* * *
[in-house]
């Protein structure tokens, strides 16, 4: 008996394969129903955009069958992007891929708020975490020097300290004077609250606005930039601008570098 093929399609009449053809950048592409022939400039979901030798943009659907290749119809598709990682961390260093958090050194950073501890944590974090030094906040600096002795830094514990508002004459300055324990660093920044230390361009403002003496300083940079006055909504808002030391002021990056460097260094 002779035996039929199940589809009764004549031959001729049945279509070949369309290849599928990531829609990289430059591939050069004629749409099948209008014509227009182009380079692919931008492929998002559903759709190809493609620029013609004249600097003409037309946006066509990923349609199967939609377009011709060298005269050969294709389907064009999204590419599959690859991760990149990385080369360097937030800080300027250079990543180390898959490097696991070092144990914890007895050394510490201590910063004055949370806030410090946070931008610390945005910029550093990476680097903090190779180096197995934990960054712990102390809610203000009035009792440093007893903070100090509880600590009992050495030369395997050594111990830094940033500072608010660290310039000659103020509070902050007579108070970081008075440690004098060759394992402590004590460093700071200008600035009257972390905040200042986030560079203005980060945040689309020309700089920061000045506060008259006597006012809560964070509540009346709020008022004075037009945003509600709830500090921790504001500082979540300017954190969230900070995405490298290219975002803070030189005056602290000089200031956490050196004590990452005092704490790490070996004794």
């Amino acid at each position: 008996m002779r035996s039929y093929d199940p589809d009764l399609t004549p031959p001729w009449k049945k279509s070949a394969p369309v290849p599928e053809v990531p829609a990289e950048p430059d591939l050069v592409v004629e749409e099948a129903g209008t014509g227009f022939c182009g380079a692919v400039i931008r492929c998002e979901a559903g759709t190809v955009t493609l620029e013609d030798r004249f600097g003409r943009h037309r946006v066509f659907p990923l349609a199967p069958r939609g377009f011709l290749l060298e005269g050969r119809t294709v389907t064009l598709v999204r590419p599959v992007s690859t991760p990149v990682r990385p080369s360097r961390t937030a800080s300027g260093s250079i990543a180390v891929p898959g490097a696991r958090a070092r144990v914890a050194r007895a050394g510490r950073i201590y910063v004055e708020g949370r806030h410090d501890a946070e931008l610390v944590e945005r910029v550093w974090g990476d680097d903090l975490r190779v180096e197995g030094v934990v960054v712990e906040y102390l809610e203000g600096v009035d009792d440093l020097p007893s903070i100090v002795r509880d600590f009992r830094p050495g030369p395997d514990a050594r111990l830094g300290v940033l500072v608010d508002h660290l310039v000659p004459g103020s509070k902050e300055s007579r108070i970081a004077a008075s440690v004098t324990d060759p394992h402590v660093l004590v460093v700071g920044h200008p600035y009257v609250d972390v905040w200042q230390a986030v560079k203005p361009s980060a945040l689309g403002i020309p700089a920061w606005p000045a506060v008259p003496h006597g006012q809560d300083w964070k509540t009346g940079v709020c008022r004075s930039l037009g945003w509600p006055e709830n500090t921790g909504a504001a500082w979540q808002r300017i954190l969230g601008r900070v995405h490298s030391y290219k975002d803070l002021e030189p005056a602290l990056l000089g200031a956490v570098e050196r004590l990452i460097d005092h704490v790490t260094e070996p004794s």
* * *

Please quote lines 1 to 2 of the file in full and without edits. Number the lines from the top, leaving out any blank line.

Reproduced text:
[in-house]
């Protein structure tokens, strides 16, 4: 008996394969129903955009069958992007891929708020975490020097300290004077609250606005930039601008570098 093929399609009449053809950048592409022939400039979901030798943009659907290749119809598709990682961390260093958090050194950073501890944590974090030094906040600096002795830094514990508002004459300055324990660093920044230390361009403002003496300083940079006055909504808002030391002021990056460097260094 002779035996039929199940589809009764004549031959001729049945279509070949369309290849599928990531829609990289430059591939050069004629749409099948209008014509227009182009380079692919931008492929998002559903759709190809493609620029013609004249600097003409037309946006066509990923349609199967939609377009011709060298005269050969294709389907064009999204590419599959690859991760990149990385080369360097937030800080300027250079990543180390898959490097696991070092144990914890007895050394510490201590910063004055949370806030410090946070931008610390945005910029550093990476680097903090190779180096197995934990960054712990102390809610203000009035009792440093007893903070100090509880600590009992050495030369395997050594111990830094940033500072608010660290310039000659103020509070902050007579108070970081008075440690004098060759394992402590004590460093700071200008600035009257972390905040200042986030560079203005980060945040689309020309700089920061000045506060008259006597006012809560964070509540009346709020008022004075037009945003509600709830500090921790504001500082979540300017954190969230900070995405490298290219975002803070030189005056602290000089200031956490050196004590990452005092704490790490070996004794």